The subject matter expert, though, is usually a business analyst, or perhaps a User Experience expert. Those persons might have a better stand to be testing the system, than testers with no prior knowledge. Often the SME is the best tester available. I see this happening in a shift-left setting – but also in settings with a heavy user and business involvement. Like SAP releases to enterprise systems – where the business users and SAP architects still spend a month off their “actual” work (user acceptance) testing corporate configurations and customization.

The UAT is not dead, but the classic role of the tester testing on behalf of the business is declining. The business would rather test their own, with in-house subject matter experts. The field is active, as there is tool support for this activity. Panaya(2) is a tool that specializes in managing the UAT of a corporate system like SAP, and one of the key elements is that test cases can be broken up in steps and handed over between persons. Not even classic HP ALM’s handle hand-over between testers well. While ALM’s support that the tester does the testing, Panaya supports that tests are distributed across many people. People that have other (“real business”) tasks during the work day.

Testing can also be pushed even further out to the users with crowd-based testing, beta releases etc. In both crowd-based and UAT-based testing, the role of the pro’ tester is missing but the testing is still happening. IT’s being done by the most skilled – most valuable for the task.

So what can we as testers do when our tasks are gone – skill up, go with the change and become the expert – or move out to other skills: Coaches, delivery leads etc.

2015-12-18 13.49.28
The expert says 5 pieces should be in the build – though the customer is OK.
  1. If she doubles as scrum master, she’s probably more a Test Coach
  2. this post is not sponsored. I’m just making observations – not recommendations.

 

Testing a new version

[The Software Testing Club blog | November 29, 2011 | Jesper Lindholt Ottosen ]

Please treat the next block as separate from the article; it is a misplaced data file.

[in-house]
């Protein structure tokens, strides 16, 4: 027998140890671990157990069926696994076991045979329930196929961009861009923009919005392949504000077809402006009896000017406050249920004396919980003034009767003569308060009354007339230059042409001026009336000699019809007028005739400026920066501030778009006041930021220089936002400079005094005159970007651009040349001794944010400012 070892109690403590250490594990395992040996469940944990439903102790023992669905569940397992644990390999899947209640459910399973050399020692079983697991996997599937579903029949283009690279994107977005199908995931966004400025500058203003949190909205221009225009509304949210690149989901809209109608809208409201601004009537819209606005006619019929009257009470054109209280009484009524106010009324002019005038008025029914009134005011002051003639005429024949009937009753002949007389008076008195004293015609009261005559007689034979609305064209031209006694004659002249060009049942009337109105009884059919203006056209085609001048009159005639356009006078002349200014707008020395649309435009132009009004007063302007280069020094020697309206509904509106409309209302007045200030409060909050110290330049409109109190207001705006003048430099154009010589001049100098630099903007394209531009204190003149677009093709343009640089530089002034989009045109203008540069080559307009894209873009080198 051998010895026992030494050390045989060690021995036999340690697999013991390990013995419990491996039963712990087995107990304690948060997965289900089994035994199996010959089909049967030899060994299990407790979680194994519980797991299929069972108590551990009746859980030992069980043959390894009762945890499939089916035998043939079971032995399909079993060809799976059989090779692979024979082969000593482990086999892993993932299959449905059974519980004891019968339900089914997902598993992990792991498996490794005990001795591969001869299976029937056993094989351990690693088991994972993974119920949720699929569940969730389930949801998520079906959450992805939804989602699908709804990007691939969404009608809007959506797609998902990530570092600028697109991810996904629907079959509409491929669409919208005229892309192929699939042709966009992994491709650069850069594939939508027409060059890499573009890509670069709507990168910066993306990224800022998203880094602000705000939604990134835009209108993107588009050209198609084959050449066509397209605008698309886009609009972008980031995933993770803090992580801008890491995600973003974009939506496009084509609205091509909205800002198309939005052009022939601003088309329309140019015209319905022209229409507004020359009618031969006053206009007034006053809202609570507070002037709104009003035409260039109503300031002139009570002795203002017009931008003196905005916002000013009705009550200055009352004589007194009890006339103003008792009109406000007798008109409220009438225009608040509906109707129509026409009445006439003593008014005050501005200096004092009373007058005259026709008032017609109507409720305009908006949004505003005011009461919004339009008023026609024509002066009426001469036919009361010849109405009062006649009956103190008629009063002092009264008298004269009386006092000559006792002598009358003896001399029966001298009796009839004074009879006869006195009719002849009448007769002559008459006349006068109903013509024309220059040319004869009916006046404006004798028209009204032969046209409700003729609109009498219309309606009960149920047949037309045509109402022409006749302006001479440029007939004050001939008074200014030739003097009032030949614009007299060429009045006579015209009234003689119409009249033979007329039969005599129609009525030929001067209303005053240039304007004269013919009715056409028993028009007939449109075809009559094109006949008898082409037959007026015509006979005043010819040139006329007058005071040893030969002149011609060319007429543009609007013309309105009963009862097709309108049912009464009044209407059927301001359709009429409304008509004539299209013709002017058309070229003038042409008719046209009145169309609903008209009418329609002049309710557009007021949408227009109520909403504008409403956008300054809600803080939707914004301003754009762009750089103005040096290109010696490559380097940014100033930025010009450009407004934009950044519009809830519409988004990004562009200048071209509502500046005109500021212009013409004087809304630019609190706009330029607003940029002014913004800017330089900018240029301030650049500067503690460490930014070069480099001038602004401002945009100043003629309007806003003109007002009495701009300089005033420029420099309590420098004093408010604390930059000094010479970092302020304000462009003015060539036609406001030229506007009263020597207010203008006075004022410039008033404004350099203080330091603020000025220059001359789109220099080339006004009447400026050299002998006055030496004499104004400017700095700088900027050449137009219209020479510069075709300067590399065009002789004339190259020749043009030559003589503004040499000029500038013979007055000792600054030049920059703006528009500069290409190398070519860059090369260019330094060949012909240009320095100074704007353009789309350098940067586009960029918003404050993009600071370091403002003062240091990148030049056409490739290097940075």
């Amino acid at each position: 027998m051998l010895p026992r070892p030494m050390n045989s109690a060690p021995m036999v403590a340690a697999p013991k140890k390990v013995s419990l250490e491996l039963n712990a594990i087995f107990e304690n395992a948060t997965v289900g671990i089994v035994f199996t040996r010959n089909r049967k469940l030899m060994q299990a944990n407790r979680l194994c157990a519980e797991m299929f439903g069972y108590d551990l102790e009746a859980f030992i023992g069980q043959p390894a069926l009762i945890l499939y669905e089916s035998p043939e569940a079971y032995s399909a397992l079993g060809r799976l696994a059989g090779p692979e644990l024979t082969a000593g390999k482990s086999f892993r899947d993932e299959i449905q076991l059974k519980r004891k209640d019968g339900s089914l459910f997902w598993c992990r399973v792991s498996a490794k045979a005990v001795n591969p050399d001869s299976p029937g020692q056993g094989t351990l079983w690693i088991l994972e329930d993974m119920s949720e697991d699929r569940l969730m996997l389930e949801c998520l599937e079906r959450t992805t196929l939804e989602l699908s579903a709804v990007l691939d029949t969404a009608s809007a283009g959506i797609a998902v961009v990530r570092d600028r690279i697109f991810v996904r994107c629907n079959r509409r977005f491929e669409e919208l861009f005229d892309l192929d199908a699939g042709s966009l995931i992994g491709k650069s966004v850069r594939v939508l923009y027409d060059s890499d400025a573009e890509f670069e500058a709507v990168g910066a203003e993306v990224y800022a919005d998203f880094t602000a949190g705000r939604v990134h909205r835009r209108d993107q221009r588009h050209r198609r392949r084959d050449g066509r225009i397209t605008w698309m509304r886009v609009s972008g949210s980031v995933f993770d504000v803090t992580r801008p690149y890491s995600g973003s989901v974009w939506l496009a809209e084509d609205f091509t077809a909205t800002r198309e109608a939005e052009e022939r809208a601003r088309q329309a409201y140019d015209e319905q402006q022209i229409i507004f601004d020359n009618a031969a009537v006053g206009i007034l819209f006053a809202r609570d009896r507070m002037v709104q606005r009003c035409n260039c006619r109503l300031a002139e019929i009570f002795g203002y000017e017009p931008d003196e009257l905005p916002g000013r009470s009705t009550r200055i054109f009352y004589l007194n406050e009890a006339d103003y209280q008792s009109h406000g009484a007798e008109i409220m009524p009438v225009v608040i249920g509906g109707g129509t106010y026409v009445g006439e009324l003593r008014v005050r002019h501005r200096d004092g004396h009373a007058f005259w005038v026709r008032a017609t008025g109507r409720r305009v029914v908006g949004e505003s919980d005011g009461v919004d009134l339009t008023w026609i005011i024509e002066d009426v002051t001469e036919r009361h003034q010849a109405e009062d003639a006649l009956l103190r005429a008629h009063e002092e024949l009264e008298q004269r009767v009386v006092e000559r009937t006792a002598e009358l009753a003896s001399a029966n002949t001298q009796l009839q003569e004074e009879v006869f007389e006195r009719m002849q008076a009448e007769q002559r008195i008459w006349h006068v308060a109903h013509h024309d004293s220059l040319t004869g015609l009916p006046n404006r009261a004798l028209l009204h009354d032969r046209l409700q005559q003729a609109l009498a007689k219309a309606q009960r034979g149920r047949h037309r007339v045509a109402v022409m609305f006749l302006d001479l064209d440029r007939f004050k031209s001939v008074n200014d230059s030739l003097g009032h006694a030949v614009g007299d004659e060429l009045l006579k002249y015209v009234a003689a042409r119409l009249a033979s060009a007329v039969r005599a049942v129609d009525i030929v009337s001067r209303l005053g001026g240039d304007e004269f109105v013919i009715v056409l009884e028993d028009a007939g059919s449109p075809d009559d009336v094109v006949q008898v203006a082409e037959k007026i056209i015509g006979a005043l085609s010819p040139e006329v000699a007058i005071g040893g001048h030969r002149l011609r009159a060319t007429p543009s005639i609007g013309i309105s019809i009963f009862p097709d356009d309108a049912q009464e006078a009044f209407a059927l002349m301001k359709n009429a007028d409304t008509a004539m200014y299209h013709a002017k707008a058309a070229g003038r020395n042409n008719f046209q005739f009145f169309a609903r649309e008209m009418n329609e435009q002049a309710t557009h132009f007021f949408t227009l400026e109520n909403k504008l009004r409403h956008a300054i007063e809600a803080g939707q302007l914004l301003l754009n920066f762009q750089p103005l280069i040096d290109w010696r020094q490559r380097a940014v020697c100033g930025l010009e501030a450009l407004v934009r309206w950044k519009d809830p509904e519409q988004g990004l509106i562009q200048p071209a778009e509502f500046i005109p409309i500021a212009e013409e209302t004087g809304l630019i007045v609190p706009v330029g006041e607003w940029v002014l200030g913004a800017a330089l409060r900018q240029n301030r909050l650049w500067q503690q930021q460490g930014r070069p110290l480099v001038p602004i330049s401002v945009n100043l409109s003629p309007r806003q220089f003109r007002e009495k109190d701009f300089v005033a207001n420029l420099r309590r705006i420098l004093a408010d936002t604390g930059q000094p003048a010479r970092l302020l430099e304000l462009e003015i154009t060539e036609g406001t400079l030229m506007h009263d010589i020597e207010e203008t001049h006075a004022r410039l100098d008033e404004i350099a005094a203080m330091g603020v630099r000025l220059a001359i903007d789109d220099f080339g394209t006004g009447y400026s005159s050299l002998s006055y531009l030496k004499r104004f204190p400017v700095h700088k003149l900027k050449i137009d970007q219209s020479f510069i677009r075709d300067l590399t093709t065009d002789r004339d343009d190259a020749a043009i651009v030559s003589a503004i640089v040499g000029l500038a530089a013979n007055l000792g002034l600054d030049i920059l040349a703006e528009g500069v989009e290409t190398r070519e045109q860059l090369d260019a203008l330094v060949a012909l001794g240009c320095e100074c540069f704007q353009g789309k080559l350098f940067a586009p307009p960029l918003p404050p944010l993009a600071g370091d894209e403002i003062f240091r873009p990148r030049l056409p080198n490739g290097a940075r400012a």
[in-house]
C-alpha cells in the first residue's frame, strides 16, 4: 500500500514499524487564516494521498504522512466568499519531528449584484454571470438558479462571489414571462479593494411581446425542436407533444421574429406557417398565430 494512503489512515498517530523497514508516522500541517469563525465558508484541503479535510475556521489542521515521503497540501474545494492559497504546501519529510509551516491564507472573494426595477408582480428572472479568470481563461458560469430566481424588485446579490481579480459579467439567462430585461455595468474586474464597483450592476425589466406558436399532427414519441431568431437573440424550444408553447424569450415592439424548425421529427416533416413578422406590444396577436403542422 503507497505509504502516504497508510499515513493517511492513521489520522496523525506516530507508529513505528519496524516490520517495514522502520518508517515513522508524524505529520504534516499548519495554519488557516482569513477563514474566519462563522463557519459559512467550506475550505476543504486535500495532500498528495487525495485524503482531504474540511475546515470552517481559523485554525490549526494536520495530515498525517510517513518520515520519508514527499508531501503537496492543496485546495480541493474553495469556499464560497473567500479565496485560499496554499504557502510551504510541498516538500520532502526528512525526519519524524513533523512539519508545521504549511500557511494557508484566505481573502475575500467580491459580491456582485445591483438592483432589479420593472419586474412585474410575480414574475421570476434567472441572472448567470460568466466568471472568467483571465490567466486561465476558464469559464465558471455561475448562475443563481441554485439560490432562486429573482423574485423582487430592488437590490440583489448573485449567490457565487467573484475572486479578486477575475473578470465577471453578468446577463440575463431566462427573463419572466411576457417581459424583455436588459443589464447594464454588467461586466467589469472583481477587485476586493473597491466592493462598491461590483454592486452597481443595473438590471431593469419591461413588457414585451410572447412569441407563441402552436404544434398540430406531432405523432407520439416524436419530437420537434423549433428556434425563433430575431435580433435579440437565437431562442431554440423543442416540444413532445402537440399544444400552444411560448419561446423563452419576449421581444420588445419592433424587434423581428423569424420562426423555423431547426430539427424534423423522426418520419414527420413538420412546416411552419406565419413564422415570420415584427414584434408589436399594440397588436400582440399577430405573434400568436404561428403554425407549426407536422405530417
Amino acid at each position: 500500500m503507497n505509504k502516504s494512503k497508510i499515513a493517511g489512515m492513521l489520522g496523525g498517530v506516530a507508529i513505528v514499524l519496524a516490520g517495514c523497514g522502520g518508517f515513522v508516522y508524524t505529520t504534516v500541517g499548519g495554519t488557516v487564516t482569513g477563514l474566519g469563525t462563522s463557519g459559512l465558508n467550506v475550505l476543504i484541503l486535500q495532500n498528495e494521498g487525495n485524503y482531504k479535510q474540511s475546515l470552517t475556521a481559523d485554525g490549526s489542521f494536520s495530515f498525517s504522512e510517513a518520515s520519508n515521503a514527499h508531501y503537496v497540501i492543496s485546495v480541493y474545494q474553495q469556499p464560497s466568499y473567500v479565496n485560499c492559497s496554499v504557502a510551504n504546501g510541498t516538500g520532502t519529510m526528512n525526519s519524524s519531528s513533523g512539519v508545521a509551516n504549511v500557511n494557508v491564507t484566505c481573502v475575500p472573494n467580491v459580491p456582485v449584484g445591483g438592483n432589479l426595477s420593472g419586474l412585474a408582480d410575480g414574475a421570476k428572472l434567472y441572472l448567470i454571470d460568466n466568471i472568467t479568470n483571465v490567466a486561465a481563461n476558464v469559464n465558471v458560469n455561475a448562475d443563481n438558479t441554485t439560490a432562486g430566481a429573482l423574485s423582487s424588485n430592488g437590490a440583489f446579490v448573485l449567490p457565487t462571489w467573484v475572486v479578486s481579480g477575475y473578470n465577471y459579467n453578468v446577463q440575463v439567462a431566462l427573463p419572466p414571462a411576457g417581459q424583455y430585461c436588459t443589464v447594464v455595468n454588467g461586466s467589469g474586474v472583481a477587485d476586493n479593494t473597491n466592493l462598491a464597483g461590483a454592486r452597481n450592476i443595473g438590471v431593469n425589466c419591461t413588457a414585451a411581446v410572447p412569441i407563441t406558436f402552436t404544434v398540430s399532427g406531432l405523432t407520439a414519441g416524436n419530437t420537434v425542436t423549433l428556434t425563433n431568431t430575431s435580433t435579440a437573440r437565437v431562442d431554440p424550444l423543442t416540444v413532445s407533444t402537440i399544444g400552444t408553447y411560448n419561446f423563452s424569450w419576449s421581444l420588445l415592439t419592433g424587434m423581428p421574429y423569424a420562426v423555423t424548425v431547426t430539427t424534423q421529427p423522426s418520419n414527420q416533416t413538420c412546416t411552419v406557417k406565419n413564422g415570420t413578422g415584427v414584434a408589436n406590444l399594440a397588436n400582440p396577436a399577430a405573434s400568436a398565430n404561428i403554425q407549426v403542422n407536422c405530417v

Enterprise applications often come in packages and are purchased as (Commercial Off the Shelf – COTS). Every now and then a new version of SharePoint,SAP, Jive, OeBS, Microsoft Windows…. is made available and the business and product owner decides to implement the upgrade.

Usually the setting is that there is a “Factory Acceptance Test” by the vendor of the COTS package and a “Site Acceptance Test” by the implementing IT service organization. Here are some ideas that come to my mind, the couple of times I have had look into a testing strategy for a Enterprise COTS upgrade project. It’s not a best practice – at best it’s a heuristic:-)

 

Regression testing first – it might be considered to examine that quality didn’t get worse. Select some of the key existing features that is most important to the product owner, and examine them. Also involving the super users or application advocates in an exploratory testing activity will provide benefits for both the testers, the super users and the other project participants.

Interfaces – in an enterprise environment there is always interfaces to legacy systems and new “bud shots” to the IT tree. SOA services makes it even more important to look for known and unknown interfaces to the application. Similarly context specific customization’s (additions and removals) and applied “production hot fixes” having been applied or constructed based on v2.5. Analyzing the intermediate versions (above example 2.3, 2.4 and finally 2.5) including known fixes and known new features, can be another approach to identify the required levels of testing. Discuss with the product manager and business representative – the key is to find a level of test that they are OK with.